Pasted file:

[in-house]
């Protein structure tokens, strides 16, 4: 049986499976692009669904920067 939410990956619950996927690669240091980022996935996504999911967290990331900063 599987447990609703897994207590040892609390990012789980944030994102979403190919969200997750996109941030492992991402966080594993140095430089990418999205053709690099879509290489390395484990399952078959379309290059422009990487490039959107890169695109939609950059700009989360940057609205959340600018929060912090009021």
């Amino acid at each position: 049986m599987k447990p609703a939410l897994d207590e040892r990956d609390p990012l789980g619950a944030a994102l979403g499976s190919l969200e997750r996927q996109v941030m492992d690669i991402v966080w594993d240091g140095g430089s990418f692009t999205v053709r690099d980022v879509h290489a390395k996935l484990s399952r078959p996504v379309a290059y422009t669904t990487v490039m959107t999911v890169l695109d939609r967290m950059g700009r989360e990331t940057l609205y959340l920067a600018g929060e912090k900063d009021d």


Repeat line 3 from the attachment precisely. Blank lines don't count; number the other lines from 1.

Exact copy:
């Amino acid at each position: 049986m599987k447990p609703a939410l897994d207590e040892r990956d609390p990012l789980g619950a944030a994102l979403g499976s190919l969200e997750r996927q996109v941030m492992d690669i991402v966080w594993d240091g140095g430089s990418f692009t999205v053709r690099d980022v879509h290489a390395k996935l484990s399952r078959p996504v379309a290059y422009t669904t990487v490039m959107t999911v890169l695109d939609r967290m950059g700009r989360e990331t940057l609205y959340l920067a600018g929060e912090k900063d009021d």